Posted 13 March 2009 - 06:16 AM
Jaime, what you want to do definitely needs a multi-part mold. A minimum of 3 part should work. Part one would be the head (or just a cap) with a formed metal rod that you can pull out to form the vents; then a 2 half molds for the body.
As to your venting design there are quite a number of top water lures that has incorporated vent holes that I know of which you can check out for some guide.
One of the 1st lures that I know of with this design is the [FONT=ＭＳ Ｐゴシック][FONT=Arial]HMNG Bubble Popper 2 Duct. [/FONT][FONT=Arial]Daiwa came out with another much later called Saltiga Pencil with a gill vent. Patended Open Gill design is what they call it (US Pat No. 5276992) In btw there are a few more designs that has this venting. I think Dean or KcDano could give us even older examples.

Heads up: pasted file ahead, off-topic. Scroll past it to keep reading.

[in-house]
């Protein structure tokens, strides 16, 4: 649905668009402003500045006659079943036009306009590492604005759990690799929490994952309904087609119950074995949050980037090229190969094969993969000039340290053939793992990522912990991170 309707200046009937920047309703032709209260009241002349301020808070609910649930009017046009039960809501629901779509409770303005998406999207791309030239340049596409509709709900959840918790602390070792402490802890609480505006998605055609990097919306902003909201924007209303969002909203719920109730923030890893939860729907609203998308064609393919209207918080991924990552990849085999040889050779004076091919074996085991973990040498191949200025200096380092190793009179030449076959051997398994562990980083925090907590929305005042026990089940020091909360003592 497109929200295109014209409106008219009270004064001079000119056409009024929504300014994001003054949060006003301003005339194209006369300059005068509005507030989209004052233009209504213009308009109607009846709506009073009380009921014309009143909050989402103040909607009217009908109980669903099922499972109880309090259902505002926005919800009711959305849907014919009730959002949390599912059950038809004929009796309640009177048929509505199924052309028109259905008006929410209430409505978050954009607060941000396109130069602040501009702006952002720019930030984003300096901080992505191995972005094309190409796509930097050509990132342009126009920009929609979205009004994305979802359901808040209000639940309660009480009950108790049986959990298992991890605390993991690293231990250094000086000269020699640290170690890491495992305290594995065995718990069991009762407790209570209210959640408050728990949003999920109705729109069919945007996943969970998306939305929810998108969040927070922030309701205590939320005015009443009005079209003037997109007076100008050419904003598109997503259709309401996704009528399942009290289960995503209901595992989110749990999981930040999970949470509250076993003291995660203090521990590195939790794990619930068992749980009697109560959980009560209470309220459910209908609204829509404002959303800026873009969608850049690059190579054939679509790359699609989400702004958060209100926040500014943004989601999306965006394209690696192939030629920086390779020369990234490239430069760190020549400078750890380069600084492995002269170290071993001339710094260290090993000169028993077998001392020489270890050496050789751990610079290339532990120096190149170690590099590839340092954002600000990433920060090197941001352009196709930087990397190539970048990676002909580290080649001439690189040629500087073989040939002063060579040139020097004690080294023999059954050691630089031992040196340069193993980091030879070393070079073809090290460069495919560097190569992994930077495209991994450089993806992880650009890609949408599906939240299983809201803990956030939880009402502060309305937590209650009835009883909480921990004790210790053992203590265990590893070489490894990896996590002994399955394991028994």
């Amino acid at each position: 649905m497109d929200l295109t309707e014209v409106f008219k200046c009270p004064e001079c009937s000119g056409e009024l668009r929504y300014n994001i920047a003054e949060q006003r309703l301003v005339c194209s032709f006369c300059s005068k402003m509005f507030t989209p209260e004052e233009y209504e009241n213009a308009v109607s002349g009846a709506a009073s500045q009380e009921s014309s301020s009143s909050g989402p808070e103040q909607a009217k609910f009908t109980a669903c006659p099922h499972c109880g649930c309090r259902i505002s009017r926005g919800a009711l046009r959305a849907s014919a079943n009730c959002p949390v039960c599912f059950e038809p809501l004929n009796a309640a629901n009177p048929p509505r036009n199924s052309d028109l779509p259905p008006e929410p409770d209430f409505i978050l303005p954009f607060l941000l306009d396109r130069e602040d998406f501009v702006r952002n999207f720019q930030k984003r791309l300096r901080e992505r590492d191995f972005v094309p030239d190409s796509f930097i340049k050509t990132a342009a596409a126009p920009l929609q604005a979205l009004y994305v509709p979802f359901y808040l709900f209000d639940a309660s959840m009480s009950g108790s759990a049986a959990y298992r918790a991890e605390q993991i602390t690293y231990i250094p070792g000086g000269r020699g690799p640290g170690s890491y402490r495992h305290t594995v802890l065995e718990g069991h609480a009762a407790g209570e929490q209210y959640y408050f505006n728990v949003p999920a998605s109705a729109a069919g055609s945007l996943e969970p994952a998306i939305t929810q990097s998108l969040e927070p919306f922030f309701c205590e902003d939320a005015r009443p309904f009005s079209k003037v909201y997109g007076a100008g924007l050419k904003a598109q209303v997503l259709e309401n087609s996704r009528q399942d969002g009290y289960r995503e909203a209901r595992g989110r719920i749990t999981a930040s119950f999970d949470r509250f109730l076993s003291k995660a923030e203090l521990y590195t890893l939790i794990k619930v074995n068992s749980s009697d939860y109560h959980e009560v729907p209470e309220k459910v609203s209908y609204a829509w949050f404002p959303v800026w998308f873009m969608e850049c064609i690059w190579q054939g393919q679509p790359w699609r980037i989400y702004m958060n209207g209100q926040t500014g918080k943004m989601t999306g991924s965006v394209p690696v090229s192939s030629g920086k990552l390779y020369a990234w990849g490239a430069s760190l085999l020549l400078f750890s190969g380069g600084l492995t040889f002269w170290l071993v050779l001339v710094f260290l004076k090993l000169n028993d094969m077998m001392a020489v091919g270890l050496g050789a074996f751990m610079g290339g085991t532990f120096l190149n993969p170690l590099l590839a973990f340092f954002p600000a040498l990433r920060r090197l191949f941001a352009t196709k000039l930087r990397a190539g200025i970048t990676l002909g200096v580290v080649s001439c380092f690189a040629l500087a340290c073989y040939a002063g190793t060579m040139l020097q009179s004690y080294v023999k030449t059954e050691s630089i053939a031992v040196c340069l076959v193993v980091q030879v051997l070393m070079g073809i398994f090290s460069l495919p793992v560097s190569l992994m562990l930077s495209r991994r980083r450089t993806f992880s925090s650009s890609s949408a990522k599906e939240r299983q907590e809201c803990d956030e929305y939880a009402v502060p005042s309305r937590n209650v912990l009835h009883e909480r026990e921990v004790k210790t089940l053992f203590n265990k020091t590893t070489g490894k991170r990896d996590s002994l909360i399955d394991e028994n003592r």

But theorathically what you want to be looking at are cavitation effect or check out a water aspirator design. All these effect occurs at higher speeds though. You can make it work in a lure which has a large inlet with a "tunnel" to force the water out thru very small vent producing a high speed water jet in the outlet. The design of the tunnel is the key to make it work. Inlet position is important too so the lure action is retained while promoting the path of water that needs to be channeled into your "aspirator" in the lure.[/FONT][/FONT]